Not all play is active

Not all play is active

Having an 8-year-old daughter and a 5-year-old son, I’m very conscious of my kids’ love for screen time. They watch TV and play games on their Nintendo DSs and use the family computer, and I am constantly trying to make sure that they get plenty of time away from these various screens.

However, I mistakenly assumed that all playing was automatically physical, when, in fact, it’s not. And this could have a big impact on my children’s physical well-being.

For example, if every afternoon when the kids return from school, I make sure that there’s no “screen time” until after dinner, in my mind I think I’ve done a great job of keeping the kids from becoming couch potatoes. They’re off in our basement playing with Lego, building forts or putting on a show, or they’re up in the bedrooms reading, doing school work or playing pretend.

What I’ve come to realize though is that they’re not, most of the time, getting their heart rates up, running until out of breath, or practicing any physical skills. I need to shift the focus away from just limiting screen time to getting my kids active, burning off energy and learning how to run, jump, kick or throw and catch a ball.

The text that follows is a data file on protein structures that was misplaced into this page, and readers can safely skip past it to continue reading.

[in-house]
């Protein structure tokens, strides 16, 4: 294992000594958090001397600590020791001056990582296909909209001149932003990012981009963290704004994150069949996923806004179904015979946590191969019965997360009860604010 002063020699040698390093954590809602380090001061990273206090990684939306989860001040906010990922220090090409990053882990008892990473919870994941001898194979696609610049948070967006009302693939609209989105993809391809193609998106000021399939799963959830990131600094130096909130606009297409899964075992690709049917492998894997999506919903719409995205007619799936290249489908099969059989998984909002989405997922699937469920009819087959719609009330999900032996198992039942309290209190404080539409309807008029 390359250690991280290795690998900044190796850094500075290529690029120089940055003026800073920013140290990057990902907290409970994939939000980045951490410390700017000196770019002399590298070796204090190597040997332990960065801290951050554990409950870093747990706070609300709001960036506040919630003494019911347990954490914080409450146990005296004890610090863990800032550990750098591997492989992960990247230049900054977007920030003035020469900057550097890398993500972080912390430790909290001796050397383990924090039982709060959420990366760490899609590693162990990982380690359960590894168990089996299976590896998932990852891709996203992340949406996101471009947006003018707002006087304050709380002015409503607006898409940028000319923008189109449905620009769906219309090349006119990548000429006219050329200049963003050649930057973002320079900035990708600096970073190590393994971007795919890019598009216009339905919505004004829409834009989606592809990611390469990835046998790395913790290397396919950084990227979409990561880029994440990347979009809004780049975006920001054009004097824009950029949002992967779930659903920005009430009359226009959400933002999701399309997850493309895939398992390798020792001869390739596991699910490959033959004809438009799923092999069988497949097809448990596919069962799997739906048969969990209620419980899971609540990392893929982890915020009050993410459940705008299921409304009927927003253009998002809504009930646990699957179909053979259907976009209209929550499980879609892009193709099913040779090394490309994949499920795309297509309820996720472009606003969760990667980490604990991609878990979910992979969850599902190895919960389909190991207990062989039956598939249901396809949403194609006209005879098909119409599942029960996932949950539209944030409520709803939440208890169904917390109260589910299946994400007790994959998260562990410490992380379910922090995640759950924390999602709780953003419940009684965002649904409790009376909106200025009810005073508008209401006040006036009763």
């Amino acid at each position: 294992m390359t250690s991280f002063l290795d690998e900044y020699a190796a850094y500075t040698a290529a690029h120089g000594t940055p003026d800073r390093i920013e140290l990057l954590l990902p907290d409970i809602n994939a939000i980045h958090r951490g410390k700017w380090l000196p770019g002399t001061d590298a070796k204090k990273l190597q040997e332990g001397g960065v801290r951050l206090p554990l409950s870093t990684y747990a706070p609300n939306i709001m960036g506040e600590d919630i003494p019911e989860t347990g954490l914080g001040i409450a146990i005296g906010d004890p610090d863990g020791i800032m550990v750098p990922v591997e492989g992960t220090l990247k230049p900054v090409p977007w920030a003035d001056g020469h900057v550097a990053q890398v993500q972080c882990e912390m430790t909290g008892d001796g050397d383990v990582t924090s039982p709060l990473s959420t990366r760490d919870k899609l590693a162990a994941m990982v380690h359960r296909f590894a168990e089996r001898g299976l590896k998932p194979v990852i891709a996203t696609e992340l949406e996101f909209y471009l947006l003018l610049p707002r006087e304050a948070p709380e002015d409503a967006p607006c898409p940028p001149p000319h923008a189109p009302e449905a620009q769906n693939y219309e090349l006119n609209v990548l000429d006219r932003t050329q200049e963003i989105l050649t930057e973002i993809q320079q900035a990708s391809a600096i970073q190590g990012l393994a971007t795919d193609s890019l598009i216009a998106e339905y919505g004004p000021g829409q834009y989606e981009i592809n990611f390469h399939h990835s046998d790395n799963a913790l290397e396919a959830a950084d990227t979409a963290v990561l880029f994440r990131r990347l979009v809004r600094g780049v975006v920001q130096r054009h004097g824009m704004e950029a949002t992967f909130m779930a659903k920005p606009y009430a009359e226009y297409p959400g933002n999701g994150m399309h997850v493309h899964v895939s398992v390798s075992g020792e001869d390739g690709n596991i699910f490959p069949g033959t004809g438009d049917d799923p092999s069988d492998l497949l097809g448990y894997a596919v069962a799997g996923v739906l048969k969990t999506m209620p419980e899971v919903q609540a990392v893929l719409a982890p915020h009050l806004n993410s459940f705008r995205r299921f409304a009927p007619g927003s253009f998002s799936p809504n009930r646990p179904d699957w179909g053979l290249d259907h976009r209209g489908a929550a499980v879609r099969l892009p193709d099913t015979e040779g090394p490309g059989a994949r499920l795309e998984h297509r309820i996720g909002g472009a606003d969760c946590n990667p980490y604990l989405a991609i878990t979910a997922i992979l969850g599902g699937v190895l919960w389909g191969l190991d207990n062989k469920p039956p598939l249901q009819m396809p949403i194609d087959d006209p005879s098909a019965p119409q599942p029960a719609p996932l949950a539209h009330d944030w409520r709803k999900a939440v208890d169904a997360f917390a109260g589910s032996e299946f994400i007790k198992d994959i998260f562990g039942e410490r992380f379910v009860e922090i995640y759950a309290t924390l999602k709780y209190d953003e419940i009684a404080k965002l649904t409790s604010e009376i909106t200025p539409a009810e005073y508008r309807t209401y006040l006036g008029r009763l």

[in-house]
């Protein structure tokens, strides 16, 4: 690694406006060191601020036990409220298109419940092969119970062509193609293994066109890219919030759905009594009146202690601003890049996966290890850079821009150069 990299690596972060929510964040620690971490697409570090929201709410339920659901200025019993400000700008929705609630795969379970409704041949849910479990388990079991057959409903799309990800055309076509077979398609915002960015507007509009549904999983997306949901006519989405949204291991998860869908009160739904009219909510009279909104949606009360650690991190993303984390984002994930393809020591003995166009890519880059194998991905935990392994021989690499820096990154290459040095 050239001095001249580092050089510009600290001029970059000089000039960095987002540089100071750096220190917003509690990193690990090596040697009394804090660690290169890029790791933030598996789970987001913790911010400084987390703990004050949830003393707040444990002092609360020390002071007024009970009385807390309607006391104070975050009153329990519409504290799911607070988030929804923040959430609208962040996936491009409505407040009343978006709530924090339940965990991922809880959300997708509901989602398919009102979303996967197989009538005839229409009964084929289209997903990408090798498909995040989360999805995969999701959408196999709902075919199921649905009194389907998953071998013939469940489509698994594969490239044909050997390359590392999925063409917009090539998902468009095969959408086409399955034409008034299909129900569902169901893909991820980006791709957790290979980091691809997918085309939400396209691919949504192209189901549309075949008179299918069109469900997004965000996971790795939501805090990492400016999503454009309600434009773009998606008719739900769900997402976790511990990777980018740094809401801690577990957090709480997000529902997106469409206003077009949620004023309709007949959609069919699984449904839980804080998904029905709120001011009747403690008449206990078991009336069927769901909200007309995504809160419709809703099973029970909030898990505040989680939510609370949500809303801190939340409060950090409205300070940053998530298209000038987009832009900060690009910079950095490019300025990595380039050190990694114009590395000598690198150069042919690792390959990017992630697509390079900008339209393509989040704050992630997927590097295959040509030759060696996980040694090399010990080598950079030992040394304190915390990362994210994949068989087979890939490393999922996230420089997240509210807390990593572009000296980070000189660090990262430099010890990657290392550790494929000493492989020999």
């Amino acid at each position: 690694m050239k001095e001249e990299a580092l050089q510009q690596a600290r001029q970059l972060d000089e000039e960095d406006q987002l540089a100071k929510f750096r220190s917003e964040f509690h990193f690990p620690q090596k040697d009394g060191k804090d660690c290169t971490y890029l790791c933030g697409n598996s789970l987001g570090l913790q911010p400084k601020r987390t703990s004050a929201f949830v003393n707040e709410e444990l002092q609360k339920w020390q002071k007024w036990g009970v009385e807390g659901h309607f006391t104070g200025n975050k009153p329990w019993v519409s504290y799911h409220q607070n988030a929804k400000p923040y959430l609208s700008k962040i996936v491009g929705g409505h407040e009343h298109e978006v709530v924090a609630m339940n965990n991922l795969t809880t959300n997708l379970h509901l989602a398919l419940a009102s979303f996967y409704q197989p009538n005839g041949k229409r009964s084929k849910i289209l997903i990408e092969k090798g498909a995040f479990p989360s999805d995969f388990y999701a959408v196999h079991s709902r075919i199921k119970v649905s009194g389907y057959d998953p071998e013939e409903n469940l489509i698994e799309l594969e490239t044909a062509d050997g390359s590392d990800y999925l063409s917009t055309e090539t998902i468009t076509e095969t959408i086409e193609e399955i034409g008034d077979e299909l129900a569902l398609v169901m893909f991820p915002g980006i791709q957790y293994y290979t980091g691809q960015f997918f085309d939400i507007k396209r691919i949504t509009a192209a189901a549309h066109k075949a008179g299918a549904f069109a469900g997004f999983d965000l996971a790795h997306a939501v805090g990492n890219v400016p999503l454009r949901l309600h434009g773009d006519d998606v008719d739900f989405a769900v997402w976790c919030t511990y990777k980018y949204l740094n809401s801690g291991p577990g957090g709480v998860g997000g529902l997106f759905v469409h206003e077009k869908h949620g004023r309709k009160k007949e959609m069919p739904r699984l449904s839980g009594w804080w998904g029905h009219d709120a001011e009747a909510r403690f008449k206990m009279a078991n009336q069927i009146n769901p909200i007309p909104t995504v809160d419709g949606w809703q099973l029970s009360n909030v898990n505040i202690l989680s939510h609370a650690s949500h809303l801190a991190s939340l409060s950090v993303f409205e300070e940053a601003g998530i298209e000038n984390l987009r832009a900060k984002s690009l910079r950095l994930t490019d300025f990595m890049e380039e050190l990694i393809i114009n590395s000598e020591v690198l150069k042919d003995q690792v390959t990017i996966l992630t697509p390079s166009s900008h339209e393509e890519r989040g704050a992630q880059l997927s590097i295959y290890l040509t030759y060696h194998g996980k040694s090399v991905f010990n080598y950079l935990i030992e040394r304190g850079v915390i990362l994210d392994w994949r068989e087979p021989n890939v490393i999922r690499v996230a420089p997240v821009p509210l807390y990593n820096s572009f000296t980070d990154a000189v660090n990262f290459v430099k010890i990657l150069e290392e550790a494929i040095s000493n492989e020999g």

Last week, we set-up an obstacle course in our backyard and timed each other, noting those times, and trying to set new personal bests. We also hit the trampoline and the park. We’ve purchased ski boots for my son and husband and intend to do more family skiing.

It’s been good exercise for us all, and it’s also been a source of great fun and bonding. We encourage, challenge and congratulate each other and do lots of laughing too.

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